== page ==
A Historic Day
Militant, Sept. 1982
The Trade Union Day of Action in the North on September 22nd was an historic event. It was the first time since 1926 that the TUC called for a general strike in support of a section of the trade union movement. It was a massive show of strength and solidarity for the National Health Service (NHS) workers. September 22nd also highlighted the hate working class people have for the Tories.
But in Northern Ireland, September 22nd was doubly significant. It was a day which portrayed unity of the working class both Catholic and Protestant. As the shipyards, buses, docks and factories ground to a halt, thousands of workers from every part of Northern Ireland joined the NHS picket lines or the seven major rallies. Over 100,000 people were involved in some form of action, this enormous protest gave the answer to those who deny that the working class of Northern Ireland can be united. Different speakers from different platforms spoke of the 'spread of Larkinism'. Northern Ireland workers, unemployed and youth, Protestant and Catholic stood united.
One small incident vividly demonstrates that unity. At 12.30 drivers of the 'Falls Taxies' on the Catholic Falls Road staged a cavalcade to the city centre in Belfast. At exactly the same time, the Shankill Taxies with Protestant drivers did the same. Class unity, not sectarianism, points the way forward for the working class in Northern Ireland.
Many unions and many trade union activists with little tradition responded to appeals made by the TUC and the Northern Ireland Committee of ICTU. The weeks of organisation for this Day of Action both for NHS and non-NHS workers will not be forgotten. As like never before active rank and file trade unionists played a major role in adding to the day's success.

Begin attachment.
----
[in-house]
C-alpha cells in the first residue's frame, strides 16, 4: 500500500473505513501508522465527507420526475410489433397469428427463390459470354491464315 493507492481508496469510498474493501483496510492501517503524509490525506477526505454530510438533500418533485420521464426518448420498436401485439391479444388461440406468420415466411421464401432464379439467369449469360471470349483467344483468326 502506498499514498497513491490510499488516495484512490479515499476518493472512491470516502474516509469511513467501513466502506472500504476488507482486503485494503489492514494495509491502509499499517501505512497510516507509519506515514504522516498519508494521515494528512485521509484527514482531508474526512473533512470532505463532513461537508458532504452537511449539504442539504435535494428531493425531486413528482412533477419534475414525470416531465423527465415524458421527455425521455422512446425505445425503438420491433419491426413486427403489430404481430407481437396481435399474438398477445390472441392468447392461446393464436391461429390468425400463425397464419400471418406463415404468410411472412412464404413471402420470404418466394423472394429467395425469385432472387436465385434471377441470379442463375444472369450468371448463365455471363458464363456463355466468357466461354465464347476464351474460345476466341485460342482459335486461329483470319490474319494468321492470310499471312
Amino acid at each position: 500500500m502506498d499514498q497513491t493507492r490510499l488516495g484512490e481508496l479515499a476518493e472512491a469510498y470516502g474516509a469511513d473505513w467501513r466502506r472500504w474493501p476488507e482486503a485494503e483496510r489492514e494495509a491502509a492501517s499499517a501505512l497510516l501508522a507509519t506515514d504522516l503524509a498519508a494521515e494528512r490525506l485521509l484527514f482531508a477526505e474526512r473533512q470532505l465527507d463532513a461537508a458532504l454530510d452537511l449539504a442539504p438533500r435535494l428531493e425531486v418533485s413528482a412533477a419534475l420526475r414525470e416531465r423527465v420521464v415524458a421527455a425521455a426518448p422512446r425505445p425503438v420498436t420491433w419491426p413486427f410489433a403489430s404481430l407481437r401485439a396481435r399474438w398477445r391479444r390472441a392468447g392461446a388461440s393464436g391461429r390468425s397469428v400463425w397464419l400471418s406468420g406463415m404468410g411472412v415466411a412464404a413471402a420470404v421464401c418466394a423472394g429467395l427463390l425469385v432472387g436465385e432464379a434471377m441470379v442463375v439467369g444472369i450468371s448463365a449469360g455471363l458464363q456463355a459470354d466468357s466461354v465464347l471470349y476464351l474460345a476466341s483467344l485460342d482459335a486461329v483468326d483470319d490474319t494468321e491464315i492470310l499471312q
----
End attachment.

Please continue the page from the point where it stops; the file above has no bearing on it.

Northern Ireland and Britain were abuzz as hundreds of thousands discussed both the political and industrial aspects of the action. Many trade union leaders were pushed by the ranks to hold half-day and 24-hour national strikes. They were an overwhelming success.
The industrial muscles of the labour movement were flexed, and with effect. But what is needed now is for the unity on the industrial plane to be carried through onto the political plane. In Northern Ireland thousands of workers chanted 'Tories out'. Many others responded to appeals from platform speakers for the trade union movement to raise its own political banner. What is needed now is united political action on behalf of the trade union movement to fight against sectarianism, unemployment and poverty.
In the local government elections and general election, and in the coming devolved assembly elections these workers, Protestants and Catholics, who stood solid in support of their brothers and sisters in the health service and in defiance of the Tories will have no party which fights on these issues to cite for. October 20th, the election day for the Assembly, will stand in sharp contrast to the day of workers' unity on September 22nd. The various sects and Tory parties will be elected simply because no real workers alternative exists. Workers who do not support these parties have no other choice.
The trade unions are crying out for a political lead. The Labour and Trade Union Group is the only organisation in Northern Ireland campaigning for a conference of the labour movement to discuss the establishment of a mass, trade union based Labour Party and with radical socialist policies. The setting up of such a party would be a giant step towards political unity of the working class. September 22nd marked a new stage in the development of the united workers' movement.